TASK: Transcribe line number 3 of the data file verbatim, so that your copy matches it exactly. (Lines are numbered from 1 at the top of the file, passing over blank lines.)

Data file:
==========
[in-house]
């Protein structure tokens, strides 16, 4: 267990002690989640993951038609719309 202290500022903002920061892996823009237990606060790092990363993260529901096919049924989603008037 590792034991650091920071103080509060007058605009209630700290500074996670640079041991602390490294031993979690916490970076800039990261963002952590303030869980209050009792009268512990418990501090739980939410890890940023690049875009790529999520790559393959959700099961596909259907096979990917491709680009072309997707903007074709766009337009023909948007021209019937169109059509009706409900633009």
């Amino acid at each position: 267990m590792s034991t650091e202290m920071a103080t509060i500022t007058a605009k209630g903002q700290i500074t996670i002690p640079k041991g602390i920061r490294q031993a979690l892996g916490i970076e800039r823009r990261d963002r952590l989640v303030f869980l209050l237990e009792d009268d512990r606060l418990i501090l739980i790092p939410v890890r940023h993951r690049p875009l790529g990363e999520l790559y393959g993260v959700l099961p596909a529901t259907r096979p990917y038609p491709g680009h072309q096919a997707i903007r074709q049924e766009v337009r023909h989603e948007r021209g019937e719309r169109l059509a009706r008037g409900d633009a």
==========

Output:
């Amino acid at each position: 267990m590792s034991t650091e202290m920071a103080t509060i500022t007058a605009k209630g903002q700290i500074t996670i002690p640079k041991g602390i920061r490294q031993a979690l892996g916490i970076e800039r823009r990261d963002r952590l989640v303030f869980l209050l237990e009792d009268d512990r606060l418990i501090l739980i790092p939410v890890r940023h993951r690049p875009l790529g990363e999520l790559y393959g993260v959700l099961p596909a529901t259907r096979p990917y038609p491709g680009h072309q096919a997707i903007r074709q049924e766009v337009r023909h989603e948007r021209g019937e719309r169109l059509a009706r008037g409900d633009a």